Remember, resistance ratings to Goss’s Wilt is only one of many hybrid characteristics producers should consider when choosing their hybrid!

Written by: Pam de Rocquigny, Provincial Cereal Crops Specialist & Holly Derksen, Field Crop Pathologist, Manitoba Agriculture

For more information on Goss’s Wilt, visit Manitoba Agriculture’s website at https://www.gov.mb.ca/agriculture/crops/plant-diseases/goss-wilt.html

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Weather & Hybrid Characteristics – Their Roles in Grain Corn Dry Down

Updated from Crop Chatter Posts Made in 2012 and 2015

Grain corn in Manitoba is maturing quickly, and some of the earliest maturing fields have reached physiological maturity. Normal plant processes and weather conditions are the major influences on grain dry down, although hybrid characteristics can also play a role. As corn harvest approaches, a quick review of the facts concerning grain drydown might be helpful.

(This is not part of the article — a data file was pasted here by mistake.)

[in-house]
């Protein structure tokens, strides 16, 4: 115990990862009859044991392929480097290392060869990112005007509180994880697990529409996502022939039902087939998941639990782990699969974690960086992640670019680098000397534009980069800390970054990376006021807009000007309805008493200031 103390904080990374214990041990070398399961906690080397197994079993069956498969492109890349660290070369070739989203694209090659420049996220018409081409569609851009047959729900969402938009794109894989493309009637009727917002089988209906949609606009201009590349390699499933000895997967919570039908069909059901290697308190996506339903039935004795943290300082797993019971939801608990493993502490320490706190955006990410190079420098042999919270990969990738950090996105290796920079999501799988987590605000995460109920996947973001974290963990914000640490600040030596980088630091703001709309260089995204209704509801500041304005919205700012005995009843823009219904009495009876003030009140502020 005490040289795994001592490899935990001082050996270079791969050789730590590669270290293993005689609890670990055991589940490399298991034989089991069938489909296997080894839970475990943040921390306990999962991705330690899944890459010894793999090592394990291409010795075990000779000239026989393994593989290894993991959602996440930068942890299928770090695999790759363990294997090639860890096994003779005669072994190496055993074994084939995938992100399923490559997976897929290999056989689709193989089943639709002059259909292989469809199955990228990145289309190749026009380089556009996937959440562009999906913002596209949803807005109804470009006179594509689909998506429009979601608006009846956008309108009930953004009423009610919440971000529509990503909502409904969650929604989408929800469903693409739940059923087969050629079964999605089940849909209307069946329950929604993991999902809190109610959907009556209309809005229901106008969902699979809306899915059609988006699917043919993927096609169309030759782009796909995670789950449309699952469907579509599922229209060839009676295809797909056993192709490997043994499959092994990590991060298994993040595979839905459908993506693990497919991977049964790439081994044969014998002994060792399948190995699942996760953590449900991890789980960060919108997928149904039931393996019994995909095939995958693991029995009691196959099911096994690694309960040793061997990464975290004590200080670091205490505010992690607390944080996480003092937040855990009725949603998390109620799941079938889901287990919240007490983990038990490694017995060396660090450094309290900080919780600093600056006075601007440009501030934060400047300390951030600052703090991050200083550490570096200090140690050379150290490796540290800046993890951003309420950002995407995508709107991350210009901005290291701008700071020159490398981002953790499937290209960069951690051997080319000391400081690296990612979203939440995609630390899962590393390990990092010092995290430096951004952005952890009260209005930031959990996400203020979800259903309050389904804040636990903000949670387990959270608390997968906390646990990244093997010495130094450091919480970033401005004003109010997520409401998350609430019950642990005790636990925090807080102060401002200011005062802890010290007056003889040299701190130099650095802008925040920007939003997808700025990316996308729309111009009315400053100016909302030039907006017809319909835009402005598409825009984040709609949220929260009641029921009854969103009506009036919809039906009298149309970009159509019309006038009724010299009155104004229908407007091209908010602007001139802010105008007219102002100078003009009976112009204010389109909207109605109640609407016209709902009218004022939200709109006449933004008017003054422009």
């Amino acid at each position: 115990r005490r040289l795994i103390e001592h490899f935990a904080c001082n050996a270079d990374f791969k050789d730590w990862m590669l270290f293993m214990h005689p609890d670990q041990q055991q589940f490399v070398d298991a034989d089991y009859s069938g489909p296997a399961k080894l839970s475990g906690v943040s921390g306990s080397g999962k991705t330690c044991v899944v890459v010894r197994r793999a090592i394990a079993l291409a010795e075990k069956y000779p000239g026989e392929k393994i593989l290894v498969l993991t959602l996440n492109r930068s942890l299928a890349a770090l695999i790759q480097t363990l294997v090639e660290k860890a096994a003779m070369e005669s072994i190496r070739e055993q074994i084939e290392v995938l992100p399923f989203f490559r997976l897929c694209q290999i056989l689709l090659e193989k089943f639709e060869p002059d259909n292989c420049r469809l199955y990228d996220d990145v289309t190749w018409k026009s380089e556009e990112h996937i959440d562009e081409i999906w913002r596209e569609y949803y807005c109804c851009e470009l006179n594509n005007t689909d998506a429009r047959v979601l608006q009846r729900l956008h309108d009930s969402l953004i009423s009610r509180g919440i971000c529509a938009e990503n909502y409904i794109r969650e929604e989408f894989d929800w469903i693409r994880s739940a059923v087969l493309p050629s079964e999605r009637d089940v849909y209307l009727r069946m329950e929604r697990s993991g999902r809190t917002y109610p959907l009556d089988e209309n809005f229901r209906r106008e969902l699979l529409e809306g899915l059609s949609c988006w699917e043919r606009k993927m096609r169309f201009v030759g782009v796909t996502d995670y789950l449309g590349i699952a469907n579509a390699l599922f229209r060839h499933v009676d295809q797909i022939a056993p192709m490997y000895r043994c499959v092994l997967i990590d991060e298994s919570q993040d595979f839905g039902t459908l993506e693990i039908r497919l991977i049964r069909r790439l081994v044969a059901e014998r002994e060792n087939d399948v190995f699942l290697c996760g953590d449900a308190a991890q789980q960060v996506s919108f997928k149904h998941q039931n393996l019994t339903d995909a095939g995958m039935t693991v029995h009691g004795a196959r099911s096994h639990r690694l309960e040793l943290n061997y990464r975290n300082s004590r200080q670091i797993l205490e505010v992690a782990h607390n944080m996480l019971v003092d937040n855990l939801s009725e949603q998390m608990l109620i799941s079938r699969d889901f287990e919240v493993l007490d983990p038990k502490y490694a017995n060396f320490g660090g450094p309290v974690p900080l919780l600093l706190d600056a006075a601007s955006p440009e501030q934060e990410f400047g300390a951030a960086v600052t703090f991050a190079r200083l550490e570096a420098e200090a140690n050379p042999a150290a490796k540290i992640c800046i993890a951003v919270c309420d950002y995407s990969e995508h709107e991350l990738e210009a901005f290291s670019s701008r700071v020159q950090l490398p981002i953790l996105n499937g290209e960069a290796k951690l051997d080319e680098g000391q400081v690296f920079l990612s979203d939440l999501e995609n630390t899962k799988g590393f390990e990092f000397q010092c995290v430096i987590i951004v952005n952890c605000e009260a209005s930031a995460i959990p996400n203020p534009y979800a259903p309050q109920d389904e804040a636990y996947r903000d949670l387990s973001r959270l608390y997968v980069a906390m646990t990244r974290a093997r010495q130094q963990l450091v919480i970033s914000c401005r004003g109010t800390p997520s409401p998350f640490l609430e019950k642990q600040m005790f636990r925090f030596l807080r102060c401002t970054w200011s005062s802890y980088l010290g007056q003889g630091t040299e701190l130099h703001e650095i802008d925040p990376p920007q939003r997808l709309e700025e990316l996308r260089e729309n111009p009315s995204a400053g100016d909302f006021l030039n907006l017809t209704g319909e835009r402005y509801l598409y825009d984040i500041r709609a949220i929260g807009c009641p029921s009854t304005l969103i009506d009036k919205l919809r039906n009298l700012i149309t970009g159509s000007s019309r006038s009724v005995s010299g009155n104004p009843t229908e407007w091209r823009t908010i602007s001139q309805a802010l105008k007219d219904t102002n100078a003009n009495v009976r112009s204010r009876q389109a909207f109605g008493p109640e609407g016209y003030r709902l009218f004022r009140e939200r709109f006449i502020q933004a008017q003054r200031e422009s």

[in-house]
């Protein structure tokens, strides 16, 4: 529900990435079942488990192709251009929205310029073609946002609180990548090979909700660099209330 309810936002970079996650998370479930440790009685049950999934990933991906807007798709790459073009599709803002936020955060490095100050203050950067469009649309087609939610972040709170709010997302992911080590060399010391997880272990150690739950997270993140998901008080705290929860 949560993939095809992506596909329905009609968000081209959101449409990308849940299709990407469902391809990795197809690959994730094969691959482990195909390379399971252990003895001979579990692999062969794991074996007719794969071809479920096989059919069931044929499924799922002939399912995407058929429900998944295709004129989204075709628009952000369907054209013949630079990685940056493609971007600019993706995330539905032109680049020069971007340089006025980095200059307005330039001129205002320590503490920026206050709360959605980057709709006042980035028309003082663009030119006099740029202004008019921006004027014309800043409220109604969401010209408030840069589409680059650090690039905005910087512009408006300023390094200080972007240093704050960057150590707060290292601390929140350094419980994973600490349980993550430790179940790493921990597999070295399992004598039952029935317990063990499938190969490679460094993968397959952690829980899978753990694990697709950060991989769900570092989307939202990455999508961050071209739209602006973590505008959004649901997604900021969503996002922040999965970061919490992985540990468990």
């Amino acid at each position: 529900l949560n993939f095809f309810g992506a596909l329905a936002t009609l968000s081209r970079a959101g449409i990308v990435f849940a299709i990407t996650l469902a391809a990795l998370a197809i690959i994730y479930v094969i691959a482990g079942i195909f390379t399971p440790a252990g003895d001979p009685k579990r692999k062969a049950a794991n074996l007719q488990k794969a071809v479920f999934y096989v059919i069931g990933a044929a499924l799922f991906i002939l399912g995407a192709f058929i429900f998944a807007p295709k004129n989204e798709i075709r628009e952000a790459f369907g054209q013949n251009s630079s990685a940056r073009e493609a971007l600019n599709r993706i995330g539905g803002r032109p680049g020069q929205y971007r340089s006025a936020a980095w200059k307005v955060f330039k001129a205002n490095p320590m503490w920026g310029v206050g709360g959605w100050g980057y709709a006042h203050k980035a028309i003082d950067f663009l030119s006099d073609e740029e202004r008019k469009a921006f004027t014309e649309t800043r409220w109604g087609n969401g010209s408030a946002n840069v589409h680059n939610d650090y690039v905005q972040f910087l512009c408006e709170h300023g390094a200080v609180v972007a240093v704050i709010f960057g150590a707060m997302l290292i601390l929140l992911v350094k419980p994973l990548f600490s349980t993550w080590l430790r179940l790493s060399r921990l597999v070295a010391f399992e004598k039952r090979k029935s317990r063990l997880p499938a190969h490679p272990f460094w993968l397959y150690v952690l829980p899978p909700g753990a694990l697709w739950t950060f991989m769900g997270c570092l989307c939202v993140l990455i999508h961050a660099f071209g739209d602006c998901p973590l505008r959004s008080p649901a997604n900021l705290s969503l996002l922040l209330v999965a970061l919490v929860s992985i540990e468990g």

Grain drydown can be separated into two stages: the grain fill period and after physiological maturity.

Drydown During Grain Fill. The grain fill stages (R1 to R5) begins at flowering and is completed at physiological maturity. Grain filling is characterized by the rapid accumulation of dry matter in the kernel and the rapid movement of water out of the kernel.  Decreases in kernel moisture occur from a combination of actual water loss (evaporation) from the kernel surface and the accumulation of dry matter.  The corn plant uses “internal plumbing” to move water out of the kernel since water movement out of the kernel is regulated by how much dry matter is being forced into the kernel.  The corn plant is much more efficient in removing water from the kernel using its “internal plumbing” instead of physical evaporation through the kernel surface.